But of course this report is propaganda. It shouldn't really come as a surprise that a commission established by a billionaire president — who wanted to ban muslims, labelled protestors terrorists, and called undocumented immigrants rapists — is deeply biased against calls for racial and economic justice.
It makes even more sense when you learn that the chair of the commission, Larry Arnn — president of conservative Hillsdale College — once complained that state officials had come looking for "dark ones" after his school was charged with violating the Michigan DOE's standards for diversity. His co-chair, Carol Swain, once compared Black Lives Matter to the Ku Klux Klan.
This is what "patriotism" and "unity" mean to people like Trump, Arnn, and Swain. They mean stop criticizing. Stop finding fault and stop standing up for yourself — just be grateful for the status quo.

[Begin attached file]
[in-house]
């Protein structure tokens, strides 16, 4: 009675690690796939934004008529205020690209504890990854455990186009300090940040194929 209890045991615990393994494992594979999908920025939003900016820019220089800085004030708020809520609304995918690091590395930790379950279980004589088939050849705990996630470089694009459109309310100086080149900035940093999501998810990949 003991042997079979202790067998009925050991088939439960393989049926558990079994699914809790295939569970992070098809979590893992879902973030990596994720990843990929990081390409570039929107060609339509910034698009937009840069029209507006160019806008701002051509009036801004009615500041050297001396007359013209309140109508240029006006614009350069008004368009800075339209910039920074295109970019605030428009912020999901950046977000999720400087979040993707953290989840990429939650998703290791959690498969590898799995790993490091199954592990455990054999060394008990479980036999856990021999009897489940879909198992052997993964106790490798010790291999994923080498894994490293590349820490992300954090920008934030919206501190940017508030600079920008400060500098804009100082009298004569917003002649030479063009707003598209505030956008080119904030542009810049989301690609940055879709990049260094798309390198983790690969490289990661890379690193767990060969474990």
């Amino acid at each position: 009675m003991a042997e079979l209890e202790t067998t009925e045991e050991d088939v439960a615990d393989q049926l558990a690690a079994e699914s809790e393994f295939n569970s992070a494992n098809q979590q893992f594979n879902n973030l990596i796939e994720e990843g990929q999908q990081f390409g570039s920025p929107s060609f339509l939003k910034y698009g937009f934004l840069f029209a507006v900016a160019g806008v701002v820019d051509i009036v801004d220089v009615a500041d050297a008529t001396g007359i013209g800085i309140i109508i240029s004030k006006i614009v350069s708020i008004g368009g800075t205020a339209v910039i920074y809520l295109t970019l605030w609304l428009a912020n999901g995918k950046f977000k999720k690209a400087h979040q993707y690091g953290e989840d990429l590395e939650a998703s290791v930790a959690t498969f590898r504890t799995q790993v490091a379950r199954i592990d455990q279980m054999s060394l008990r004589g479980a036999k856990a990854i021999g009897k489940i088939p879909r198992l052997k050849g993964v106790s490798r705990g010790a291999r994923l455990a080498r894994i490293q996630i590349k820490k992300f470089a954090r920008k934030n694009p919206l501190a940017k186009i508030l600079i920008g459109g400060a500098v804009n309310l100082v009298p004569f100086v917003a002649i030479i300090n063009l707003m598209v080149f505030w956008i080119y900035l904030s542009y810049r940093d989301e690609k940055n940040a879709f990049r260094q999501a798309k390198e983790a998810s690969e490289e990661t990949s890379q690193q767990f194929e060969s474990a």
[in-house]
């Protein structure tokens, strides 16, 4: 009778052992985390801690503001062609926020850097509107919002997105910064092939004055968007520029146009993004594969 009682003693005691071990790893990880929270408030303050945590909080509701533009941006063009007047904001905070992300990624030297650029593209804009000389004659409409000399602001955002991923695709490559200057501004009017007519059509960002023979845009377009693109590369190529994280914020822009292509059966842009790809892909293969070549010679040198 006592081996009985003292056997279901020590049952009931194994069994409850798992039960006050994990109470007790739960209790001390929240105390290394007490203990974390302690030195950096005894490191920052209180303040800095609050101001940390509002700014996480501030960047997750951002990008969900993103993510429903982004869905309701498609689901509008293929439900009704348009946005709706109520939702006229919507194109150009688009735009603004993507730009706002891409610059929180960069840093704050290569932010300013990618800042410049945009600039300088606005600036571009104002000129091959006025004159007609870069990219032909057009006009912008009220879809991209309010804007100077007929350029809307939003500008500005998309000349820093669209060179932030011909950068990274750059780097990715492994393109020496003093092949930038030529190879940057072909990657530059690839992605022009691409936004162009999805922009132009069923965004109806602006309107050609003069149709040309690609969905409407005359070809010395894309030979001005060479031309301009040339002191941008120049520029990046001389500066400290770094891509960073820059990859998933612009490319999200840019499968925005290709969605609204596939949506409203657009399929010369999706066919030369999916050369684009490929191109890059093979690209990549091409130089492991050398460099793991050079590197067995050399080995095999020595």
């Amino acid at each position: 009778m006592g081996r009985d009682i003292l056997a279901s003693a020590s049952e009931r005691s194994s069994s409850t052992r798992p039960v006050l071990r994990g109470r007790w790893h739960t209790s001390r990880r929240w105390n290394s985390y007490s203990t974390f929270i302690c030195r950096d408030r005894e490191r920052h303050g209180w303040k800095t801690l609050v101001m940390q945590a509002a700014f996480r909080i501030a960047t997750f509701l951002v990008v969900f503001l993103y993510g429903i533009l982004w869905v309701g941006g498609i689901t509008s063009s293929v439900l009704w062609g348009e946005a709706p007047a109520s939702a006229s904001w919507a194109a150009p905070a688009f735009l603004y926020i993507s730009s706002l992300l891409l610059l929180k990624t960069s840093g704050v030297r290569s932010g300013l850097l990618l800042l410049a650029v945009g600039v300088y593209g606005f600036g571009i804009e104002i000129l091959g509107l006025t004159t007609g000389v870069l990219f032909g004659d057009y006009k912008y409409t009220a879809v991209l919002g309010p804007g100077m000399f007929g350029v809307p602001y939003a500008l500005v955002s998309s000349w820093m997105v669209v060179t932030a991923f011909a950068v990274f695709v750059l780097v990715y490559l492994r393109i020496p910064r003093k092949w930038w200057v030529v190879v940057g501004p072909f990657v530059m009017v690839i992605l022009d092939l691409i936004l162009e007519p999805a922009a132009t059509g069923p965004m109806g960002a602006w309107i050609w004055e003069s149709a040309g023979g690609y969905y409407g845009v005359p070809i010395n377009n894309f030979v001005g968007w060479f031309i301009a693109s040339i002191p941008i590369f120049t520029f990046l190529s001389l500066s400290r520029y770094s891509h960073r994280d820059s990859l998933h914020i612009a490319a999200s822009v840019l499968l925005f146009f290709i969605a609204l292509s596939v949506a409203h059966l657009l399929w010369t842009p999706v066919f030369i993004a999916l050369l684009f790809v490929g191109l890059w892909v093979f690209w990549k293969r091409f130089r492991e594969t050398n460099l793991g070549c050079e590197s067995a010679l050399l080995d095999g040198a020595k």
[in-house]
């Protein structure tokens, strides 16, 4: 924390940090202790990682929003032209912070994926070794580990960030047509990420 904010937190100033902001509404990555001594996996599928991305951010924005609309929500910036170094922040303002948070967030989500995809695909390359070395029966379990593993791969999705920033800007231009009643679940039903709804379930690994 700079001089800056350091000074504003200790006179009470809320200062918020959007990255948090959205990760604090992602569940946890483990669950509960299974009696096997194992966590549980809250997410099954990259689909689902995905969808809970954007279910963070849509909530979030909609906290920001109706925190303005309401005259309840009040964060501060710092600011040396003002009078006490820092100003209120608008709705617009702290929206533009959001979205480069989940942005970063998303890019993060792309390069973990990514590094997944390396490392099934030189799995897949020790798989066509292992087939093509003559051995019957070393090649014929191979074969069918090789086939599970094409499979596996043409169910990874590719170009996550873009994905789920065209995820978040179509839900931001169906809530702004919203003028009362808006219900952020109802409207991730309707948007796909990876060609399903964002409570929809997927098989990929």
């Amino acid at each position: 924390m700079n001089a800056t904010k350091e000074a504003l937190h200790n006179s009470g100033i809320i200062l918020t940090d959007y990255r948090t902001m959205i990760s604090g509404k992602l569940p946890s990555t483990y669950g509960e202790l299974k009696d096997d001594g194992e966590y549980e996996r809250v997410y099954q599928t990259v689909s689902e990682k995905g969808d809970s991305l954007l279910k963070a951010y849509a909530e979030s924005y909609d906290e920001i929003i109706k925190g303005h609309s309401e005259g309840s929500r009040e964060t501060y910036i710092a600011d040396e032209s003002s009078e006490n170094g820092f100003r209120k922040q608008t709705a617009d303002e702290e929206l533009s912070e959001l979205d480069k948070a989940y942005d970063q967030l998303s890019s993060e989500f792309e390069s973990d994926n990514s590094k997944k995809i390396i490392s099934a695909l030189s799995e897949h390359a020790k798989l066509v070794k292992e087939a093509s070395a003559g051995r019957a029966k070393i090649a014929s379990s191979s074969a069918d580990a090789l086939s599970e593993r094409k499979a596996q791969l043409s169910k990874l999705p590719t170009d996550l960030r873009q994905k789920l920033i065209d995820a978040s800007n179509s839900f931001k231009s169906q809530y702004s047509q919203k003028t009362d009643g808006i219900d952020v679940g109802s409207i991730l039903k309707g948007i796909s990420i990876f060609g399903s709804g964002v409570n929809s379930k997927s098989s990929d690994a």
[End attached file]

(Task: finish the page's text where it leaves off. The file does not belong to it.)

It's the kind of "unity" that divides the poor white workers against poor black workers to prevent a working class movement, and it's not remotely surprising that these people would share such a remarkably skewed, incomplete, and ahistorical perspective. That they accuse every social justice movement past the 1960s of seeking special favor and imposing anti-majoritarian bigotry — e.g. affirmative action is the real racism — is likewise to be expected.
What is nonetheless shocking is how fervently they project that fault onto the other side while co-opting and mischaracterizing Left-wing figures and movements. There is, for instance, a bitter irony in the moment when the report cites early feminist icon Elizabeth Cady Stanton as saying "to throw obstacles in the way of a complete education is like putting out the eyes."
This pays off when the report goes on to attack universities for offering anything more than the most simplistic, rose-tinted view of the founders. As with the attack on the Capitol, they want to achieve unity not by embracing a shared understanding of our complex and often deeply painful history, but by agreeing as one to deny it. By moving on.